As regards cytogenetics, 20 cases in our study had normal cytogenetics (66.6%), and 10 cases had cytogenetic abnormalities (33.3%). The numerical abnormalities were present in 10 % of cases (monosomy 7, one case, monosomy 20,one case, and 1p+, one case). The most common structural chromosomal abnormalities were t(8;21) in 3 cases (10%), t(15;17) in 3 cases (10%), followed by t(16;16) in 1 case (3.3%).This means that 29/30 cases were either good or intermediate riskcytogeneticswhile only one case lies in poor risk cytogenetic (-7).

Lower HOXA9 expression was the best predictor of overall/ disease-free survival and response to therapy.[16] However this appears to reflect certain category of patients in certain population.

  Conclusion Top

From the previous study, we can conclude thatHOXA9 was absent in our randomly selected patients.This may be related to geographical distribution. Further study was recommended on wider scale of patients with special stress on bad prognostic category and in those harboring t(7;11)- associated leukemias.

  References Top

Hartmut D, Verena IG. Impact of genetic features on treatment decisions in AML.Hematology2011;1:36–42.  Back to cited text no. 1
Borrow J, Shearman AM, Stanton VP, Jr., et al. The t(7;11)(p15;p15) translocation in acute myeloid leukemia fuses the genes for nucleoporin NUP98 and class I homeoprotein HOXA9. Nat Genet 1996;12: 159–67.  Back to cited text no. 2
Golub TR, Slonim DK, Tamayo P, et al. Molecular classification of cancer: class discovery and class prediction by gene expression monitoring. Science 1999;286:531–7.  Back to cited text no. 3
Bruno MC, Justin SS, Ying CJC, Heidi SP, Kenneth DA, Giuseppe Z, Janice NC, David J, Jane F, Rui MR, Joseph FC. Reversing HOXA9 oncogene activation by PI3K inhibition: epigenetic mechanism and prognostic significance in human glioblastoma. Cancer Res2010; 70(2); 453–62.  Back to cited text no. 4
Christian B, Sebastian B, Dorothe'e M, María-Paz Gl, Emanuel M, Robert KS. Leukemogenic transformation by HOXAclusters genes. Blood2010; 115: 2910–8.  Back to cited text no. 5
Frohling S, Scholl C, Gilliland DG. Genetics of myeloid malignancies—pathogenetic and clinical implications. J ClinOncol 2005;23:6285–95.  Back to cited text no. 6
Stasi R, Del Poeta G, Masi M, et al. Incidence of chromosome abnormalities in de-novo acute myeloid leukemia. Cancer Gent Cytogenet 1993; 67: 28–34.  Back to cited text no. 7
Mallet F, Oriol G, Mary C, Mandraud B. Continuous RT-PCR using AMV-RT, Tag DNA polymerase: characterization and comparison to uncoupled procedures. Bio Techniques 1995; 18: 678–87.  Back to cited text no. 8
Lawrence HJ, Fischbach, NA, Largman C. HOX genes: not just myeloid oncogenes any more. Leukemia 2005: 19, 1328–30.  Back to cited text no. 9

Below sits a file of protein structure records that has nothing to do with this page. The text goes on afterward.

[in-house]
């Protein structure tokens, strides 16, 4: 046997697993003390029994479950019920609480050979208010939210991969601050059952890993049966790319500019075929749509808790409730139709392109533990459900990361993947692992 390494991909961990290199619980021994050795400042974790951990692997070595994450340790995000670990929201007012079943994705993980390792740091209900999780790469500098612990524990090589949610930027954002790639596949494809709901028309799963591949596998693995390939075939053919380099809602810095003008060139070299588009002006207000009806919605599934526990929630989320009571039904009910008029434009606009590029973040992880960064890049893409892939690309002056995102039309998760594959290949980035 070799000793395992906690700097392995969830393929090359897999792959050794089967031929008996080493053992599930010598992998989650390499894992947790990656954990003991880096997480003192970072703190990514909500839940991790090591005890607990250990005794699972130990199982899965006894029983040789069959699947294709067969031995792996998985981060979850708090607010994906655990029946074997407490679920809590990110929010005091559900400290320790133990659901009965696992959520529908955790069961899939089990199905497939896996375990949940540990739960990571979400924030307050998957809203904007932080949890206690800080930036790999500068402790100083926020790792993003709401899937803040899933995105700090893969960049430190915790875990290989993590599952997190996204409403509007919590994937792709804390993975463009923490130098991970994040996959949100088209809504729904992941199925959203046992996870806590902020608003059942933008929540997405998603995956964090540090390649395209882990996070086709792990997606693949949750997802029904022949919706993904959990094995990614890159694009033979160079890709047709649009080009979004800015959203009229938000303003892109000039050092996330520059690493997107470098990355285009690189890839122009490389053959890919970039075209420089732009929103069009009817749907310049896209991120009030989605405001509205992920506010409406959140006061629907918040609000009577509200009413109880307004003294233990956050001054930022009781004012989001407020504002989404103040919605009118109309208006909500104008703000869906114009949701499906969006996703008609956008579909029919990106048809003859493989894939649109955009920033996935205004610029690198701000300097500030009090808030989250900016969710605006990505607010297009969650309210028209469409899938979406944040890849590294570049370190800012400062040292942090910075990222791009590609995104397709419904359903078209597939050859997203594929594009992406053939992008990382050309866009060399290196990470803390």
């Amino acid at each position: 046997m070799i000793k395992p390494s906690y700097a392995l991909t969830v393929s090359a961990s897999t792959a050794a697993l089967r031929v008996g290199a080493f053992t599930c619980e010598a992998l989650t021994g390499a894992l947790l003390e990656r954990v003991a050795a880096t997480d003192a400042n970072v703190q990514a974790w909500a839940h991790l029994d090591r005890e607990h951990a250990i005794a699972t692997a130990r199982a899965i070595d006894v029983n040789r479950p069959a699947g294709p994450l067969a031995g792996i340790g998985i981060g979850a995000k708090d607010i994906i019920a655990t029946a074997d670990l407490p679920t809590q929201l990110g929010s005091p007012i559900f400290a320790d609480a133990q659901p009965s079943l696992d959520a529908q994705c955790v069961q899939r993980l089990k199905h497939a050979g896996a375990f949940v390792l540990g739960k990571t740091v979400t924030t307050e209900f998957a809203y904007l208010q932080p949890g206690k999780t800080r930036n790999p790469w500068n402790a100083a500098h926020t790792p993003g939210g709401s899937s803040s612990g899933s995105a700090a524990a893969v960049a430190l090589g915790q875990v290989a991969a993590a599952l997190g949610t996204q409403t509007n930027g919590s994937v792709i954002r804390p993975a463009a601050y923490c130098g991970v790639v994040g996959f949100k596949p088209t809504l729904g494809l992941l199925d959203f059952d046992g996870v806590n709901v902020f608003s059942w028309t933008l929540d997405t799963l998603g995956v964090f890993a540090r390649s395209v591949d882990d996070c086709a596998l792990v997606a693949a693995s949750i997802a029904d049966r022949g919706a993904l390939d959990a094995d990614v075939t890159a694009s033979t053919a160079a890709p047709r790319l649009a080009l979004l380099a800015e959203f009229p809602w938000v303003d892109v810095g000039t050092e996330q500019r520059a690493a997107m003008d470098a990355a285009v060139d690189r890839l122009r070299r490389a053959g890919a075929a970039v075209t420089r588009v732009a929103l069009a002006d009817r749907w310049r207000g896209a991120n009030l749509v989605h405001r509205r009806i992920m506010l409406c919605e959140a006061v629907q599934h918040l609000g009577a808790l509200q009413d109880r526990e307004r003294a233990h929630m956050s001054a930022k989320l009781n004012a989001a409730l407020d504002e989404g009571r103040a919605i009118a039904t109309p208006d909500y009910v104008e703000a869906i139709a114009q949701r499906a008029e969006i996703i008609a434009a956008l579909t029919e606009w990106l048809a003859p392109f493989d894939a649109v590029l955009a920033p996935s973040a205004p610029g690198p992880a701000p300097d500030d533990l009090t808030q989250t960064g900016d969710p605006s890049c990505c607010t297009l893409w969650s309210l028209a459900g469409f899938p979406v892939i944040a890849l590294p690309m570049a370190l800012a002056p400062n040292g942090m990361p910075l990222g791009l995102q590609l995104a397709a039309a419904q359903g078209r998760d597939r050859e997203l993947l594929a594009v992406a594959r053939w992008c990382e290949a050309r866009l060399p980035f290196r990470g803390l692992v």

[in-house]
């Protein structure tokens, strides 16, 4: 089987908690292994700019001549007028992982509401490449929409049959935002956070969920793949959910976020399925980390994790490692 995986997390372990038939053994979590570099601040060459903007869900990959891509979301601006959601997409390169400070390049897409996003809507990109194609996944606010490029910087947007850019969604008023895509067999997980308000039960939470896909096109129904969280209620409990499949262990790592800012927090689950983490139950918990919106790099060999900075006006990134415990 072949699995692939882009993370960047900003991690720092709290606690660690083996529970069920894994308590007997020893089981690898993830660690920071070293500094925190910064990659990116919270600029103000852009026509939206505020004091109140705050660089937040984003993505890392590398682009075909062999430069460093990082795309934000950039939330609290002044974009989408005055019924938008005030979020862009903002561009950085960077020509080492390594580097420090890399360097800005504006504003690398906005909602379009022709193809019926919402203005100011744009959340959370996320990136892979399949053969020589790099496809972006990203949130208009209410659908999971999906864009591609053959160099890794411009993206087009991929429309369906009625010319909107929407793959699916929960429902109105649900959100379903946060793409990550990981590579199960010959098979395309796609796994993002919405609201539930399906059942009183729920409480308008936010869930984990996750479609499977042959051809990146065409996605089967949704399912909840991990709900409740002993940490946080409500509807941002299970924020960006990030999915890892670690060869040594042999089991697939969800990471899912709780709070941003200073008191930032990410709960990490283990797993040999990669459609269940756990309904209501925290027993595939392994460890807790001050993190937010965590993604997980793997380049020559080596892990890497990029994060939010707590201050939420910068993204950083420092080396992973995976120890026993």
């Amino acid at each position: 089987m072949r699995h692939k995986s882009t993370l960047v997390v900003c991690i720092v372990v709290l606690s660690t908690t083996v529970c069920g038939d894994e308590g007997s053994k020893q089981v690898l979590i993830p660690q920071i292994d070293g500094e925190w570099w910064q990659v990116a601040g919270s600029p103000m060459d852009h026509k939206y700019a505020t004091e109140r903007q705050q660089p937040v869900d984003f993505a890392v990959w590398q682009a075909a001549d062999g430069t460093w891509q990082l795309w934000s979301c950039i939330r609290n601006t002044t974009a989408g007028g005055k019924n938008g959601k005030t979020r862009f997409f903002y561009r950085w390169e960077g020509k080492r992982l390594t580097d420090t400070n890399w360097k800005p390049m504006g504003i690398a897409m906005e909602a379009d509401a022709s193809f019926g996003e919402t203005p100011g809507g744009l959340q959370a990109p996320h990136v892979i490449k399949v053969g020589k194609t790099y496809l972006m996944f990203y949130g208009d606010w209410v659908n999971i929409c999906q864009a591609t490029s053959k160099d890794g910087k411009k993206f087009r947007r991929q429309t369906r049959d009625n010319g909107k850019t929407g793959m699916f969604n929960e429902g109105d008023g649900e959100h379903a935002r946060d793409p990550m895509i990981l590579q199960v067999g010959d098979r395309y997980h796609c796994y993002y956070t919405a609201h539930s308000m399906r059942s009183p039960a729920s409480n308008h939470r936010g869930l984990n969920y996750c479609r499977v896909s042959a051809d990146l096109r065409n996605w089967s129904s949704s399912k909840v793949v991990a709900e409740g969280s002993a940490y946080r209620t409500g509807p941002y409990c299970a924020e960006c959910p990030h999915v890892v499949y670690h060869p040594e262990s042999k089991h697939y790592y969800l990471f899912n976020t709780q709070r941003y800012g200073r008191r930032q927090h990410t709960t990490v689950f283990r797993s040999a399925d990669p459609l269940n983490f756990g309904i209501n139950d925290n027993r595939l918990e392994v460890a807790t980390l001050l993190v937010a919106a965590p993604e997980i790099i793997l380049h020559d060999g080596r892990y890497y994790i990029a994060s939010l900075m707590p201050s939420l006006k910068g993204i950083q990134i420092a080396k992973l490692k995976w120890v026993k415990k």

Li Z, Zhang Z, Li Y, Arnovitz S, Chen P, Huang H, Jiang X, Hong GM, Kunjamma RB, Ren H, He C, Wang CZ, Elkahloum AG, Valk PJ. Dohner K, Neilly MB, Bullinger L, Delwel R, Lowenberg B, Liu PP, Morgan R, Rowley JD, Yuan CS, Chen J. PBX3 is an important cofactor of HOXA9 in leukemogenesis. Blood 2013; 121 (8): 1422–31.  Back to cited text no. 10
Takeshi T, Tomohiko T, Ryoichi O, Yukio K, Kohmei I, Yasuhide H. The chromosome translocation t(7;11)(p15;p15) in acute myeloid leukemia results in fusion of the NUP98 gene with a HOXA cluster gene, HOXA13, but not HOXA9. Genes, chromosomes & cancer 2002; 34:437–43.  Back to cited text no. 11
Kwong YL, Chan TK. Translocation (7;11)(p15;p15) in acute myeloid leukemia M2: association with trilineagemyelodysplasia and giant dysplastic myeloid cells. Am J Hematol 1994;47:62–4.  Back to cited text no. 12
Nakamura T, Largaespada DA, Lee MP, et al. Fusion of the nucleoporin gene NUP98 to HOXA9 by the chromosome translocation t(7;11)(p15;p15) in human myeloid leukemia. Nat Genet 1996;12:154–8.  Back to cited text no. 13
Maconochie M, Nonchev S, Morrison A, et al. ParalogousHox genes: function and regulation. Annu Rev Genet 1996;30:529–56.  Back to cited text no. 14
Stadier CR, VegiN,Mulaw MMA, Edmaier KE, Rawat VP, Dolnik A, Bullinger L, Heilmeier B, Quintanilla-Fend L, Speikermann K, Hiddemann W, Dohner K, Dohner H, Feuring-Buske M, Buske C. the leukemogenicity of HOXA9 depends on alternative splicing. Leukemia 2014; 28(9): 1838–43.  Back to cited text no. 15
Andreeff M, Ruvolo V, Gadgil S, et al. HOX expression patterns identify a common signature for favorable AML. Leukemia 2008; 22: 2041–2047.  Back to cited text no. 16


  [Figure 1]

  [Table 1]